Big design up front | March 24, 2011
Like most designers and developers we’ve come to the conclusion that big design up front doesn’t work. Six month requirement gathering exercises which result in thousand page specifications don’t work. In the time it has taken to produce these requirements the business landscape has almost certainly changed. So new requirements appear and designers and developers are forced to battle scope creep and keep these documents alive while at the same time trying to build something that is ever shifting and changing.
So instead we’ve seen a move to agile development and an almost zealot backlash against detailed planning of any kind. However just because big design up front doesn’t work, that doesn’t mean we should ditch design planning altogether. As a race we tend to flip flop between polar opposites rather than exploring the middle ground. So the problem doesnt lie with requirements gathering, design or planningóit’s about the amount you do.
Too much planning and you get bogged down in nuances. Sometimes it’s just easier and quicker to design something than it is to discuss it. Too much documentation and you end up spending more time managing the documentation than you do managing the design. The converse is also true. Too little documentation and it’s easy for large teams to lose their path. It’s also easy for the fidelity of the solution to suffer. Just as with too much planning, too little planning leads to inefficiency as work that was done several sprints ago needs to be redone based on decisions made later down the line.
So I don’t think the argument should be agile vs waterfall. Instead it’s about knowing the skills, abilities and interests of your team and initiating a level of planning which is appropriate for the project at hand. There’s no one-size-fits-all approach to developing good products, so I really wish we’d stop chasing the Holy Grail and having holy wars in the process.
Instead let’s go back to the core commandments of agile and prefer conversations to documentations, while understanding that in some instances documentation is necesary. Similarly, zero design won’t work, while all design may be a fiction. Instead you need to find the right level of fidelity and tweak the smaller issues as you go along.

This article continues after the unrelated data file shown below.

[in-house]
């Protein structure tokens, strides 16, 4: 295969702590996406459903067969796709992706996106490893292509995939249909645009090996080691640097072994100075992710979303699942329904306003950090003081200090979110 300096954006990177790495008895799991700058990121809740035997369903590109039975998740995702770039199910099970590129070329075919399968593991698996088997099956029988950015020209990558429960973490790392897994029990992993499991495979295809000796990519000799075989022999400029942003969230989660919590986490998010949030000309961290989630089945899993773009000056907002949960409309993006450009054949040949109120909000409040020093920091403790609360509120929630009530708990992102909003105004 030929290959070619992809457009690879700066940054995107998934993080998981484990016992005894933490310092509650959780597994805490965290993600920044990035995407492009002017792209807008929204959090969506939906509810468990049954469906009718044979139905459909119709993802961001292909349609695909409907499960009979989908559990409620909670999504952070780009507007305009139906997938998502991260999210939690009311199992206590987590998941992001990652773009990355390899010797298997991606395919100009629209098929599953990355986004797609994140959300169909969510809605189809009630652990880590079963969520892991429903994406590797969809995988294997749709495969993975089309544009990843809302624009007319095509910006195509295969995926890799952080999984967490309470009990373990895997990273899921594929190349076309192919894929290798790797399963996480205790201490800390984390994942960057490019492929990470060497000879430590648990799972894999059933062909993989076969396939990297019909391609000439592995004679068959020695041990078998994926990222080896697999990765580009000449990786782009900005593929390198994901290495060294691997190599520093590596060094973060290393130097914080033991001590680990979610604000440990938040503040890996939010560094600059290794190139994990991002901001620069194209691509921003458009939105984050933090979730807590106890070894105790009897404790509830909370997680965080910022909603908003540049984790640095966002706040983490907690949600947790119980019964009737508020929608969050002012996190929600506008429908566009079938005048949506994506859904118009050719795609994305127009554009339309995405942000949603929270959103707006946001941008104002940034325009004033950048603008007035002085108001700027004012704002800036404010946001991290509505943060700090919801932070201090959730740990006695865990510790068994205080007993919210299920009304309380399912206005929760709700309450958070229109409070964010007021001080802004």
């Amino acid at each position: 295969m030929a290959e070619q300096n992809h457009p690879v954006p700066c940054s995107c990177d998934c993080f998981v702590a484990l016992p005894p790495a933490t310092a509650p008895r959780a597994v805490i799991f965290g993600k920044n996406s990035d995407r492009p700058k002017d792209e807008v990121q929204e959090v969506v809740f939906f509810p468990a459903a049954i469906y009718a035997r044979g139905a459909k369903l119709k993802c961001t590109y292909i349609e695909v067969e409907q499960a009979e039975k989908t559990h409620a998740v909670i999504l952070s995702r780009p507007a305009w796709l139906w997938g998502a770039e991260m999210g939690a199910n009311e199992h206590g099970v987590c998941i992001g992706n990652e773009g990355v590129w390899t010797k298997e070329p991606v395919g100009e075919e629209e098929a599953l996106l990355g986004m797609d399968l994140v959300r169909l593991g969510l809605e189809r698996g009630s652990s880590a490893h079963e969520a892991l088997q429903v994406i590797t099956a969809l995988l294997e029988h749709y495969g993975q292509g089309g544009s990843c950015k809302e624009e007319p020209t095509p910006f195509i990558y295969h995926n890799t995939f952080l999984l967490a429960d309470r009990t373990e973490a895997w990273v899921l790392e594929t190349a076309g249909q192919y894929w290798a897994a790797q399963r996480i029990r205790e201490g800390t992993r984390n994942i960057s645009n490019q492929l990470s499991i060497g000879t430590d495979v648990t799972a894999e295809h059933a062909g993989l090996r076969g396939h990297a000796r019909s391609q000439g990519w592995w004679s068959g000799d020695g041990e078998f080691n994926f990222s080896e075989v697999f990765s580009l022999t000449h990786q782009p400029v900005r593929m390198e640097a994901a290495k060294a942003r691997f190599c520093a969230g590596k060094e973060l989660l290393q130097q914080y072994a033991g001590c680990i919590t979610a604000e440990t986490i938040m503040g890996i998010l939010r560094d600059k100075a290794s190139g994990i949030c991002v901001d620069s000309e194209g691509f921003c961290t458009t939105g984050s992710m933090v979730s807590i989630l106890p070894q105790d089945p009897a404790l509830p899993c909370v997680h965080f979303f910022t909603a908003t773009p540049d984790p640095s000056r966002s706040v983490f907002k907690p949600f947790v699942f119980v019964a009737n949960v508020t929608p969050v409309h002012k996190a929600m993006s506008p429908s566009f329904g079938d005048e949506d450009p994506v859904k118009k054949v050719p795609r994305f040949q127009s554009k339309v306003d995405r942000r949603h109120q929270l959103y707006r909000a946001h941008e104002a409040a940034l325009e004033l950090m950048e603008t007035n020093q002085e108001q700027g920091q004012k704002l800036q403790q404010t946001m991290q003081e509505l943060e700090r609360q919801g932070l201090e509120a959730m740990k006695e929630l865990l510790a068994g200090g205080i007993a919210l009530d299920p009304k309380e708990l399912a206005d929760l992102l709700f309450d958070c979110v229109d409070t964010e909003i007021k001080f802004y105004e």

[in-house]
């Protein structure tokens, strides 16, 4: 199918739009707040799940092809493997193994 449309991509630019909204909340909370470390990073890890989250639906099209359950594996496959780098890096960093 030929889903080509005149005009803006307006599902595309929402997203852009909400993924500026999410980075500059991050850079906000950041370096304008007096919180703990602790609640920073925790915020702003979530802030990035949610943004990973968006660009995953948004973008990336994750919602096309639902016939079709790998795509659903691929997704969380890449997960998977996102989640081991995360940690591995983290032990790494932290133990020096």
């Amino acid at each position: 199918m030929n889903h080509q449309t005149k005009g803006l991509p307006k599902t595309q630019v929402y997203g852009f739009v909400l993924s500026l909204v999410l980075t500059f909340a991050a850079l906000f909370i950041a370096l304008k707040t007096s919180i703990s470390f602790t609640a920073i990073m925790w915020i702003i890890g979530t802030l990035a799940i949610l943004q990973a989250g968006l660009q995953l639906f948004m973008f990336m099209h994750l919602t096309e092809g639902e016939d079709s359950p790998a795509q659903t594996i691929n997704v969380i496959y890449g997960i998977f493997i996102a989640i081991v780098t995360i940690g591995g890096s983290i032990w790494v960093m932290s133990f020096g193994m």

It’s all about balance people, so let’s start finding ours.
Helicopter Taxi iPhone App | March 22, 2011
Stop trying to design experiences and start designing products | March 21, 2011
The architect Frank Lloyd Wright famously told a customer to move their table when they complained that water was leaking from the ceiling when they ate dinner. This is almost certainly apocryphal but hints at the ego of the experience designer. Well tell our users and customers what experience they are going to have (sometimes based on research) but they have to live with the results.
In an agency centric world which I come from, designers are used like Cruise missiles. The target is acquired and we fire and forget. Rarely if ever do we get the opportunity to cycle back to see if the target turned out to be a hospital rather than a barracks. We also don’t get the opportunity to pick through the rubble. Agency design is therefor a blunt weapon and a weapon of force.
Over the years I’m becoming more and more convinced that we’re doing things wrong. That our values around interaction and interface design are skewed. That we’re constantly trying to create the platonic ideal of a chair rather than trying to design a comfortable seating experience.
Why is it that ugly websites can prosper while beautifully designed experiences lack use? Are we focussing on the wrong part of the value chain? Maybe it’s an issue of content strategy? As Karen McGrain says, maybe we’re spending our time designing the paths between a garbage tip, rather than sorting out the garbage itself. Maybe we’re the architects designing a new museum with no thought to the artefacts which will lie within?
I hear many designer bemoan the use of statistics, citing that it somehow takes their creativity away. This can be true if taken to an extreme. After all none of us want to work in an environment where every design decision gets second guessed and tested. However there needs to be balance.